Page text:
hello need to reflect over the weekend.

-- JaymievieveAng? - 07 Apr 2005 Located in the Piazza della Santissima Annunziata is an archetypal Renaissance building. Brunelleschiís colonnade (1419-26) for the Spedale degli Innocenti is an example of Classical design. The Spedale (hospital) is named after Herodís biblical Massacre of the Innocents following the birth of Jesus. It opened in 1444 as Europeís first orphanage and is a major social monument. Many of its orphans took the last name of Innocenti and you will find many of their names in the phonebook. UNICEF, the United Nations Childrenís Fund also has offices there.

Brunelleschiís round arches gave rise to the Classical style widely copied by Renaissance architects. * facade:
Spedale640.jpg

Brunelleschiís arcaded loggia is decorated with terracotta roundels of babies in swaddling bands, added by Andrea della Robbia in 1487, reflect the buildingís function as an orphanage. * swaddling:
Spedale4.1.jpg

At the left-hand end of the portico is the rota, a rotating stone cylinder on which mothers could place their unwanted children anonymously and ring the orphanage bell. The stone was then turned around and the child was taken in.

  • la routa:
    spedale8.1.jpg

* routa inscription:
Spedale9.JPG

  • inside:
    Spedale6.1.jpg

Within the building there are two elegant cloisters built to Brunelleschiís designs. The larger Chiostro degli Uomini (Menís Cloister), built between 1422 and 1445, is decorated with sgraffito designs of cherubs and roosters scratched into the wet plaster. The smaller Womenís Cloister 1438 leads to a gallery which has several paintings donated by children from the orphanage, one of which is the Adoration of the Magi (1488) painted by Domenico del Ghirlandaio, showing the massacre in the background.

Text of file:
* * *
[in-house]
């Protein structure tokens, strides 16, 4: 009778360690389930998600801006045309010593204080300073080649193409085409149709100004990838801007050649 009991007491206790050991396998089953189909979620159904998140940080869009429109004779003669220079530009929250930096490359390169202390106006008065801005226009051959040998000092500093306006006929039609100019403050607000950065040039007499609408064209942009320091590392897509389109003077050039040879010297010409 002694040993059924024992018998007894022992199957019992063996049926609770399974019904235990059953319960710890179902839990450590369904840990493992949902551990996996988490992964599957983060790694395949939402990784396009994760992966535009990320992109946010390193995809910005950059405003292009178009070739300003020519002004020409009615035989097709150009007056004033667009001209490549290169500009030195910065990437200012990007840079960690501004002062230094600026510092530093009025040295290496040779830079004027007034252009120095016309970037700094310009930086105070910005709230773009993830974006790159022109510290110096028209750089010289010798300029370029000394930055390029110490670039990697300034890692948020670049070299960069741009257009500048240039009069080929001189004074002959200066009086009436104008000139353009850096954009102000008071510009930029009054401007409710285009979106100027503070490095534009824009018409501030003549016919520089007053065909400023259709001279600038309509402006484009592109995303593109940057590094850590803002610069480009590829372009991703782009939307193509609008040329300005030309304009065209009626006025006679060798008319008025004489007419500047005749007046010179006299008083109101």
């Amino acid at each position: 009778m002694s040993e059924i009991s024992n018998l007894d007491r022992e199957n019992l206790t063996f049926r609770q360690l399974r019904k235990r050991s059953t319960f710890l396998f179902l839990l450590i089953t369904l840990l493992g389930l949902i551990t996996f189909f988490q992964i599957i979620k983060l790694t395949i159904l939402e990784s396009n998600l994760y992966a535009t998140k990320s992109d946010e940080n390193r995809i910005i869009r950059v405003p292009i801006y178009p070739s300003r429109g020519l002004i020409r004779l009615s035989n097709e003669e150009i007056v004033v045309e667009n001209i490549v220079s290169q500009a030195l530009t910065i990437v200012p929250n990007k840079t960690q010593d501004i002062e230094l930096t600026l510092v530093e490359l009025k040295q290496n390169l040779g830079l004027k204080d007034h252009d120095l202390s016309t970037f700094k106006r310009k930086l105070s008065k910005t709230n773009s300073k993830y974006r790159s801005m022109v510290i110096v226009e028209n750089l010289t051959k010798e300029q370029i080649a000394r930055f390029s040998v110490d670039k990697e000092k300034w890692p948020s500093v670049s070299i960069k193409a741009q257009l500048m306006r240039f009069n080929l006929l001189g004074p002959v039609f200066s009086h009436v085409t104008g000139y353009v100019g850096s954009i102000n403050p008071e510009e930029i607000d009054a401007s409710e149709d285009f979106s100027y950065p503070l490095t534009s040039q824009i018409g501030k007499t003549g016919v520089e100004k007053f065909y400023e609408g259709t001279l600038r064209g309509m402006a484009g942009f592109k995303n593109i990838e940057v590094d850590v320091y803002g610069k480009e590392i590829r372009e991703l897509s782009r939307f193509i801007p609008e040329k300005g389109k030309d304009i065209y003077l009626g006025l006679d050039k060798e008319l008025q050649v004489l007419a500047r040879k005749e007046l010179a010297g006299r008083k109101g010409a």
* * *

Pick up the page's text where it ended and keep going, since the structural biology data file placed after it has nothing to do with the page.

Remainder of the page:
Rotonda of Santa Maria degli Angeli (1434) located in piazza Brunelleschi. * facade3:
Rotunda.JPG

Brunelleschiís last great project was the Church of Santo Spirito begun in 1436 but was never finished due to lack of funds. Brunelleschi had intended that the faÁade of Sant Spirito should face the Arno, but this scheme was altered; so too was his plan to express the curved shape of the side chapels by an undulating exterior, and his idea of having four doors instead of the traditional three; these changes were made by the architects who completed the church after Brunelleschiís death.

  • facade2:
    SantoSpirito2.1.jpg

Palazzo di Parte Guelfa which Brunelleschi improved by designing the council hall on the first floor and the delicately moulded classical window frames outside (1431). Closed to the public. This building served as the headquarters of the Guelph party and the residence of its captains from around 1266, after the Guelphs began to emerge as the stronger of the two medieval factions struggling for control over Florence. Florence and Tuscany Eyewitness Travel Guide 2004

  • windows:
    PalazzodiParteGuelfa2.JPG

The "Gate of Paradise" Ghiberti worked on the East Doors from 1424 to 1452. Commissioned in 1401, it was to mark Florence's deliverance from the plague. The trial panels were regarded as one of the first products of the Renaissance because it was so different from Florentine Gothic art. Florence and Tuscany Eyewitness Travel Guide 2004

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